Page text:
The Battle of the Boyne Connection
Mounted on the north wall of the chancel within the ruins of the Medieval Franciscan Friary in Baileys New Street in the heart of The Viking Triangle Waterford are a number of tombstones dating to the 16th – 17th centuries. The majority of these commemorate various members of local merchant families that lived within the city, with surnames such as Walsh, Wise, Lombard and Skiddy appearing. However one of the stones originally marked the burial place of an Ulsterman – “Sir Neal O’Neille, Barronet of Killilag”.
Neal O’Neille was tasked by James II with defending the fords of Rosnaree during the Battle of the Boyne, the fear being that the Williamite troops would cross the river there and so outflank the Jacobite army positioned to the south. Under his command he had a regiment of dragoons, regarded as being amongst the finest of the troops in James II’s army. A Williamite force consisting of cavalry and infantry units (numbering almost 7,000 troops) under the command of Meinhard (Count Schomberg) reached the ford at around 8.00 a.m. on July 1st 1690. O’Neill and his men initially repulsed them.
Schomberg’s artillery arrived after about an hour and tragedy soon struck for the defenders with O’Neill’s thigh being shattered by roundshot. O’Neill was carried from the field and the position was abandoned. Following the defeat of the Jacobite forces that day James II and his forces fled south, O’Neill making it to Waterford before succumbing to his injuries and being buried in the chancel of the Medieval Franciscan Friary. Ironically (considering that Huguenot troops fought on the Williamite side at the Battle of the Boyne) the same chancel would be granted to Huguenot refugees for their services in 1693.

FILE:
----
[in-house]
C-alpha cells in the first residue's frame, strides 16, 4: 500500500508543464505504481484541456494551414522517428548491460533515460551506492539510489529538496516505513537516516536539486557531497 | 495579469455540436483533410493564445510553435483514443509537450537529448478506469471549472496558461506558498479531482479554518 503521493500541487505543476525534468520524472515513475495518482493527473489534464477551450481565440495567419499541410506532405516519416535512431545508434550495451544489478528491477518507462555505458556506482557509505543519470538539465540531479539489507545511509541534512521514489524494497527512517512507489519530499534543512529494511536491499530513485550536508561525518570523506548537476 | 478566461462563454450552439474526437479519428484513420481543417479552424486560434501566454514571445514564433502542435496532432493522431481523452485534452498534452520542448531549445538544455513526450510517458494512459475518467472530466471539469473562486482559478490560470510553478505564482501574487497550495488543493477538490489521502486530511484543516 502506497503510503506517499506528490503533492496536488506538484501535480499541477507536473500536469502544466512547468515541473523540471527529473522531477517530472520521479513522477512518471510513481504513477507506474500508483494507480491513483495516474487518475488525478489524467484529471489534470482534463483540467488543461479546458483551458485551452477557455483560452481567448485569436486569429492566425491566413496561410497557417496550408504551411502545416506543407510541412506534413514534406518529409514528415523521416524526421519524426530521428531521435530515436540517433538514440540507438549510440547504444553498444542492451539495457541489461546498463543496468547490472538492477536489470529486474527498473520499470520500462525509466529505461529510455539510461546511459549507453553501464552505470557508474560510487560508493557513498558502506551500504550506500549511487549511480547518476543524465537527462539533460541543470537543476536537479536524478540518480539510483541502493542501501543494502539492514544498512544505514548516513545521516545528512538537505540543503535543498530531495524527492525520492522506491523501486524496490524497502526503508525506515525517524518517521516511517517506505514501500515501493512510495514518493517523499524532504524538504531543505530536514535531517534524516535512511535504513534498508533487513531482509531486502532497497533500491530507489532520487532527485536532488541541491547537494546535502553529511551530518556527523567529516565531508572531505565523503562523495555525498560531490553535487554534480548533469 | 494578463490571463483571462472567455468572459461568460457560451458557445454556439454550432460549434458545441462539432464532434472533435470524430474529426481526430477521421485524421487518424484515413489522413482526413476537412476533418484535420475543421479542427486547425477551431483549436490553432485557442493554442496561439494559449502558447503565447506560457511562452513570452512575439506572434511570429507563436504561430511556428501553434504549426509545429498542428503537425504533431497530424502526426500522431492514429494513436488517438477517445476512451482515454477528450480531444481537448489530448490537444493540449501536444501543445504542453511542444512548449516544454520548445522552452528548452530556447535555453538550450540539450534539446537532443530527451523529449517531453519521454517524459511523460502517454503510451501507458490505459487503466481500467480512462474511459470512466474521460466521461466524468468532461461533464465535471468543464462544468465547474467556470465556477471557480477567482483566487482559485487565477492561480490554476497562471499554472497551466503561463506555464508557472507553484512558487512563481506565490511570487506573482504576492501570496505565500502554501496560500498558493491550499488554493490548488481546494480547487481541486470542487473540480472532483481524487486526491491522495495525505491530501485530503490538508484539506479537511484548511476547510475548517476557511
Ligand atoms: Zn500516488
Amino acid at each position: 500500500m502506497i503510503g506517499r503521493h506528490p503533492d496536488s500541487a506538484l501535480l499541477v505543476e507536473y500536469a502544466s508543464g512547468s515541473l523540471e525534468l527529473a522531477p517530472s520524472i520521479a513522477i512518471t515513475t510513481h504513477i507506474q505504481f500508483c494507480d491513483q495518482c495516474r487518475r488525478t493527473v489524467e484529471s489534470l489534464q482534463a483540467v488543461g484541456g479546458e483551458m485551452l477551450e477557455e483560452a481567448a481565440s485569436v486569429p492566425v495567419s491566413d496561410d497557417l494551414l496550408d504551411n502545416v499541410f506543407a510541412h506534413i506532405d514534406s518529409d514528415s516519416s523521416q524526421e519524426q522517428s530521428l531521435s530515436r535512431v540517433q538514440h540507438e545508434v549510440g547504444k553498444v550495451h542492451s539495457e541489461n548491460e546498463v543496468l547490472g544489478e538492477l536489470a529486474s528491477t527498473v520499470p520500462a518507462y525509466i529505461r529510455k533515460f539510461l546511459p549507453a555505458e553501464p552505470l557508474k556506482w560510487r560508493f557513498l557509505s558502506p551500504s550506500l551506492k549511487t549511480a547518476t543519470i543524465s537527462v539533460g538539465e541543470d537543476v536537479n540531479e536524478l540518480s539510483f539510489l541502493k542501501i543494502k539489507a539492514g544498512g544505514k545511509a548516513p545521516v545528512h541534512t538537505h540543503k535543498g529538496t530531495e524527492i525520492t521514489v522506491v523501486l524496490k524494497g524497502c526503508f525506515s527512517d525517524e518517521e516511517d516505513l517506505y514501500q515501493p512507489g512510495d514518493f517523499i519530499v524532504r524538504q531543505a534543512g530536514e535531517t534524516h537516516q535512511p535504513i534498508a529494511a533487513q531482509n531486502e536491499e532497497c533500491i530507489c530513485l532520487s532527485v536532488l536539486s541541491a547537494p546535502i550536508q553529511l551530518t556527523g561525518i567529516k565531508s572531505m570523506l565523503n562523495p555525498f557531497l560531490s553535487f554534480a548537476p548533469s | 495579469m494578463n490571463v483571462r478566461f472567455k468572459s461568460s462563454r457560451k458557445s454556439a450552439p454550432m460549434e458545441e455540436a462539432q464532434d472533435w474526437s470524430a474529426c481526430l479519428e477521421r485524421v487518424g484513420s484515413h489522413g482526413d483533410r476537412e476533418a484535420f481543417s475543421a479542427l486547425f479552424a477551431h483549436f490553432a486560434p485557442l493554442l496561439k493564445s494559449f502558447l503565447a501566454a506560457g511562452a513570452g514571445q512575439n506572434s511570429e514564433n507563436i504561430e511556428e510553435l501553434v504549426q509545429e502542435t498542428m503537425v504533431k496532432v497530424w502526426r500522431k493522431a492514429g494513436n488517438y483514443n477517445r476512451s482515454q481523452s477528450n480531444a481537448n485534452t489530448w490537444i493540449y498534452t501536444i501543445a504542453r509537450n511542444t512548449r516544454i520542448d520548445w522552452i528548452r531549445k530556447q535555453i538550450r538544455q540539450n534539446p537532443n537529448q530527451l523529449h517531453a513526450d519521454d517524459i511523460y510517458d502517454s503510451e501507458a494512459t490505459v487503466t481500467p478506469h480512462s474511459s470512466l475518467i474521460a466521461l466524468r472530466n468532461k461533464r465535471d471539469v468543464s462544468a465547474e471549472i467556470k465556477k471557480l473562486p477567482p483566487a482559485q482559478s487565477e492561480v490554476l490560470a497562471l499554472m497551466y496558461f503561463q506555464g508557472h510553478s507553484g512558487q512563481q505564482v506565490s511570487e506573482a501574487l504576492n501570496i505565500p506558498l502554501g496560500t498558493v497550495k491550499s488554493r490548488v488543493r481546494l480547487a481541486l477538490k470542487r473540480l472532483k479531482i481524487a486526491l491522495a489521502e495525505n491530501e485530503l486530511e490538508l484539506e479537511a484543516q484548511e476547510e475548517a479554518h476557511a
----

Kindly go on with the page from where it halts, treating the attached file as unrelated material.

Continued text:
Neal O’Neill’s coat of arms is carved at the top of the tombstone and is quite visible but the inscription (depending on the light) can be difficult to make out. Beneath the inscription there is a stylised skull and crossbones, a memento mori or reminder of death (literally: remember you must die). The inscription in full reads as follows: “HERE LYES THE BODY OF S. NEAL // O NEILLE BARRONET OF KILLILAG // IN THE COUNTY OF ANTRIM WHO // DYED THE 8th JULY IN THE YEAR // 1690 AT THE AGE OF 32 YEARS // AND 6 MONTHS HE MARRIED THE // SECOND DAUGHTER OF THE LORD // VISCOUNT MOLYNEVX OF SEFTON // IN LANCASHIRE IN ENGLAND
This story was contributed by James Barry, a tour guide in Reginald’s Tower. Reginald’s Tower is the first in a trinity of museums that make up Waterford Museum of Treasures. This remarkable landmark 12th century building is the only monument in Ireland named in honour of a Viking. Situated at the apex of the Viking Triangle it houses the treasures of Viking Waterford.